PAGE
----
Grange lauded Dinges’s work ethic; the freshman frequently came early to practices to get extra shots during the season. She expects Dinges to take on a much larger role in the future.

“The sky’s the limit for her,” Grange said.

▪ Hanover, the second seed from the Fisher Division, took advantage of the unique Patriot Cup format to win the tournament after losing its first game to Plymouth North.

Advertisement



The Hawks (11-4) fell, 47-44, to North in the second round, but then erased a 10-point deficit in an eventual eight-point win against Marshfield, and overcame a 13-point halftime deficit to defeat Scituate in the semifinals. In Saturday’s final, Hanover beat Whitman-Hanson, 50-43, behind the play of Dani Tilden, Emily Flynn, Clare Connolly, Lauren Ferrarini, and Makalah Gaine.

Coach Brian Fisher believes his team’s experience, mental toughness, and poise ultimately made the difference.

“I’ve had some great teams in the past, but the dedication, commitment and focus with this team was different,” Fisher said. “They would come up to shoot around if the gym was open on their own, or a group of them would rent a floor at the [Starland Sportsplex] for an hour just to shoot or play. This team was not going to let anything get in their way for the Cup.”

Fisher pointed out that Hanover finished below .500 when these seniors were freshmen and sophomores, then won 9 of their last 11 as juniors and started 7-0 this season. They felt like this was their time.

“Sure enough, it was,” Fisher said. “I’m so proud of this group and all the time and dedication they have put in. It is great to be the best in our league, and this group deserved it every step of the way.”

▪ Notre Dame Academy (Hingham) hosted its third JBA Classic to honor Jess Bradbury Adams (’97), a beloved coach and mentor at the school. She coached varsity basketball for six years and died of breast cancer in 2017.

Advertisement



“The best part about the tournament is seeing so many people who may not have known Jess personally really adopt and appreciate her legacy,” NDA Athletic Director Kristen McGill Kelly said. “We are grateful to all the participating teams.”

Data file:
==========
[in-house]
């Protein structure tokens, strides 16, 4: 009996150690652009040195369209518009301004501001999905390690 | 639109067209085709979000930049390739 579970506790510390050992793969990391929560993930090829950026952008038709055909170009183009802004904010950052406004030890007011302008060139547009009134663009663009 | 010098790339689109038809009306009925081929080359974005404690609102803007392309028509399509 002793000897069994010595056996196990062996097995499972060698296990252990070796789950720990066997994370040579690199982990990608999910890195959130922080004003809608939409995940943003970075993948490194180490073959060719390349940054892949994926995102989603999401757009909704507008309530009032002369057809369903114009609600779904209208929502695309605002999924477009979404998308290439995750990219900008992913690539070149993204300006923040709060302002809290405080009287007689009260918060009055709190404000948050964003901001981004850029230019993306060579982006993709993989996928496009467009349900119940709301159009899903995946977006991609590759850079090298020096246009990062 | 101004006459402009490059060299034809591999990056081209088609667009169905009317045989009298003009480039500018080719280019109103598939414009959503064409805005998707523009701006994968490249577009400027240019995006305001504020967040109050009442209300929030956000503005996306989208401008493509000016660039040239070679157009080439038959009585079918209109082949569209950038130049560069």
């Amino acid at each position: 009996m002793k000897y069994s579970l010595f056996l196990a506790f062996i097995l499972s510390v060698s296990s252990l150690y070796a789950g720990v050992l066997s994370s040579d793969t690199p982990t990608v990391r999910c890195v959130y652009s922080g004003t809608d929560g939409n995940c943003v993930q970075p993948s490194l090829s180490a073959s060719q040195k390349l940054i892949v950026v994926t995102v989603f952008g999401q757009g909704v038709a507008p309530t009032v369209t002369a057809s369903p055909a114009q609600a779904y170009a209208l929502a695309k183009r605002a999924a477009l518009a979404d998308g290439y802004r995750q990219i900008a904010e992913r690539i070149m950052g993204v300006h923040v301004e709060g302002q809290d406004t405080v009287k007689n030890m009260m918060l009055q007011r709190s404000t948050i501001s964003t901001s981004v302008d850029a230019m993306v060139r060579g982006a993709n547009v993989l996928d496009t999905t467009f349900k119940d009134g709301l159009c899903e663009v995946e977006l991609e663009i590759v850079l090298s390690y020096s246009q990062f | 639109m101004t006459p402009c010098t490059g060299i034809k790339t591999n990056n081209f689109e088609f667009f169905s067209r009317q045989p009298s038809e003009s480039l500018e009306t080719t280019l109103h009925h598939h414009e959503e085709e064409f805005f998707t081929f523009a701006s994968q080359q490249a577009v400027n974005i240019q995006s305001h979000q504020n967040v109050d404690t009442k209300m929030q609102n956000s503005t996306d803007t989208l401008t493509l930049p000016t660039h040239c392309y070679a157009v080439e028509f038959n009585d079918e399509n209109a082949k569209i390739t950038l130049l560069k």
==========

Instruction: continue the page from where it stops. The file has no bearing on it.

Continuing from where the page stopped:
The host Cougars (7-8) pulled away from Ursuline, 52-39, in the semis behind 17 points, 8 assists, and 5 steals from eighth-grader Ava Orlando and 16 points and 10 rebounds from sophomore Grace Burgoyne.

NDA lost to Fontbonne, 39-35, in the championship despite 15 points and 13 boards from Burgoyne. Sophomore Colleen Fogarty and senior Caroline Odegaard paced Fontbonne with 11 and 10, respectively.

NDA coach Nickie Orlando was grateful her team was able to compete this season, and thankful for the full support of the athletic department and administration, calling NDA “a special place.”

“In a very challenging year with the pandemic, I was lucky to get the chance to coach this great group of incredible student-athletes at NDA,” Orlando said. “It was a tough loss to end the season, but was a great lesson for our young team.

▪ After falling to Newburyport, 58-54, on Feb. 3, its lone loss of the season, Pentucket regrouped and knocked off the Clippers, 34-23, in a defensive-minded Cape Ann League championship game Thursday.

“It was a very rewarding win for everyone in the program,” Pentucket coach John McNamara said.

Advertisement



Pentucket was without one of its best players, Arielle Cleveland, for the bulk of the first matchup against Newburyport. Having her back for the rematch made a major difference.

Cleveland and MacKenzie Currie, both four-year varsity players, were part of the Division 2 North sectional title team in 2018, state championship squad in 2019, sectional final team in 2020, and now the CAL vs. Cancer Basketball Tournament championship team in 2021.

No one played over 20 minutes a game for the Sachems this season, as they relied on their depth and balance. McNamara said he was impressed with both their play on the court and their diligence off it.

“It was a strange year, but really rewarding,” McNamara said. “We went 12-1, and had a great year, but the thing I’ll remember most is our girls really, really followed the COVID protocols. They were unbelievable.”

Correspondent Trevor Hass also contributed to the story.